Method used: Lipid labelling, allow particle diffusion to be observed. Label lipids individually and observe under a microscope the path of their diffusion. Discovery of barriers which restrict overall random movement of lipid diffusion. Lipids appeared as though they moved around in a corralled region, then moved to another corralled region.
Possible Barriers of Lateral Diffusion
Actin and Spectrin are filamentous cytoskeletal proteins which tether proteins.
Proteins are tethered to spectrin and restrict lateral-diffusion of lipid molecules.
Glycophorin, chloride-bicarbonate exchanger both are immobile and are barriers to lateral diffusion.
Actin and Spectrin form junctional complexes.
Ankyrin is attached along Spectrin.
Cl- - HCO3- exchangers are stabilized by ankyrin.
Glycophorin is anchored by interactions directly with spectrin.
Cholesterol-sphingolipid microdomains are on the outer monolayer of the membrane.
Rafts are composed mainly of sphingolipids which have longer, more saturated acyl groups, and form more stable interactions with Cholesterol.
Physical Characteristics of Membrane Rafts
Membrane rafts are slightly thicker and more ordered (less fluid) than neighbouring micro domains.
Membrane rafts are more difficult to dissolve with nonionic detergents.
Enriched in 2 classes of integral membrane proteins: proteins with two lipid anchored saturated fatty acids, and GPI-anchored proteins
Functional Significance of Membrane Rafts
Some membrane proteins require there membrane proteins for functionality.
Membrane rafts contain certain subsets of proteins.
This allows for more collision of membrane proteins for functionality.
Caveolin, an integral membrane protein which has two globular domains, connected by hydrophobic domain. This domain helps attach it to the membrane.
3 Palmitoyl groups (on the carboxyl terminal of the globular domain) anchor it to the plasma membrane.
Caveolin binds cholesterol and forces inward curvature of a membrane.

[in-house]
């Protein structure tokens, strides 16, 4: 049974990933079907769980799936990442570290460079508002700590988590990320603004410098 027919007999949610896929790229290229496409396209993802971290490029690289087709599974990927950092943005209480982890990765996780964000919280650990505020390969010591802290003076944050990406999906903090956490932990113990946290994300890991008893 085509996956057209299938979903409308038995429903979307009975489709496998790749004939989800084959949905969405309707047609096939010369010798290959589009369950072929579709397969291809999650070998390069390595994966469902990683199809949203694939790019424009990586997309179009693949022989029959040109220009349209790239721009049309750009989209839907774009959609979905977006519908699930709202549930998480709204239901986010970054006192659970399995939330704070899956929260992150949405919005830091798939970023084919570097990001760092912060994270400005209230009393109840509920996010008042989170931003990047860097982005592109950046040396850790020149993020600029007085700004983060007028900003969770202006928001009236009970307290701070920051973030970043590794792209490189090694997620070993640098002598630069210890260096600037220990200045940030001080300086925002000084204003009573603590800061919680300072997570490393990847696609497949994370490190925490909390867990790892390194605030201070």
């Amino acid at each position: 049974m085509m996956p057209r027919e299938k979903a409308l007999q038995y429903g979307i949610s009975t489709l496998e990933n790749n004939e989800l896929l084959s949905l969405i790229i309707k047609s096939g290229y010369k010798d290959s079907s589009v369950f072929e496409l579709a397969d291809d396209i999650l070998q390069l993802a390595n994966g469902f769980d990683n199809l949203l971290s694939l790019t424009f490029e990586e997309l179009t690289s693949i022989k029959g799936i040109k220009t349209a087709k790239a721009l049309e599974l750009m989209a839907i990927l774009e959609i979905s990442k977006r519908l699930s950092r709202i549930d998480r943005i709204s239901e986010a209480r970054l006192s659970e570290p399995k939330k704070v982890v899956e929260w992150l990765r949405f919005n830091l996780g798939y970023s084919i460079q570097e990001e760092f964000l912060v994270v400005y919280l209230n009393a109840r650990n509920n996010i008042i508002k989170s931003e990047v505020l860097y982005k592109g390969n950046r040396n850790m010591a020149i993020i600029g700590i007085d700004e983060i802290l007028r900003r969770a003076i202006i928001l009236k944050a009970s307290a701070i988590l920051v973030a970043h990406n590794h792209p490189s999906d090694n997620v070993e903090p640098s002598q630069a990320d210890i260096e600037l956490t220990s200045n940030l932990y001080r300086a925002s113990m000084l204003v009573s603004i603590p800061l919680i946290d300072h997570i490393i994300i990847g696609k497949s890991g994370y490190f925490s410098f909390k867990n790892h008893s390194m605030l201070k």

Caveolae vs. Membrane Rafts
Caveolae are rafts which involve both leaflets of the plasma membrane, whereas normal membrane rafts do not involved both leaflets of the plasma membrane.
Caveolin is strongly associated because of lipid anchors.
Cholesterol interacts strongly with Caveolin, which allows for membrane rigidity even when the membrane is curved.
Caveolin is a dimer it has an alpha helix with a proline residue which turns it.
Amphiphilic - there are both polar and non-polar regions.
Protein with intrinsic curvature on its surface interacts strongly with a cured membrane surface, allowing both membrane and protein to achieve lowest energy.
Monomeric subunits form a superstructure to stabilize a curved membrane.
Protein with one or more amphipathic helices insert into one leaflet of the bilayer and crowds the lipids in that leaflet forcing the membrane to bend.
Structure of Integrins
Integrins are heterodimers: two-unlike subunits, α and β subunits.
Combine to form a specific binding site for extracellular proteins such as collagen and fibronectin. [They contain a common determinant of integrin binding (Arg-Gy-Asp)]
α and β subunits are anchored to the membrane via transmembrane helices.
Functions of Integrins
Surface adhesion proteins
Carry signals in both directions across plasma membranes.
Cadherins are also surface adhesion molecules which undergo homophilic interactions. They bind identical cadherins on the surface of neighbouring cells.
Selectins have extracellular domains that in the presence of Ca2+ bind specific polysaccharides on the surface of an adjacent cell. They are essential for blood clotting.
Requirements for fusion of membranes
Two membranes must recognize one another
Membrane surfaces requires removal of water molecules normally associated with polar head groups, to bring them close together.
Bilayer structures must become locally disrupted, fusion of outer leaflets.
Bilayers must fuse to form one continuous bilayer
Process must be triggered at the appropriate time
Neurotransmitter Release at Synapses: Example of Fusion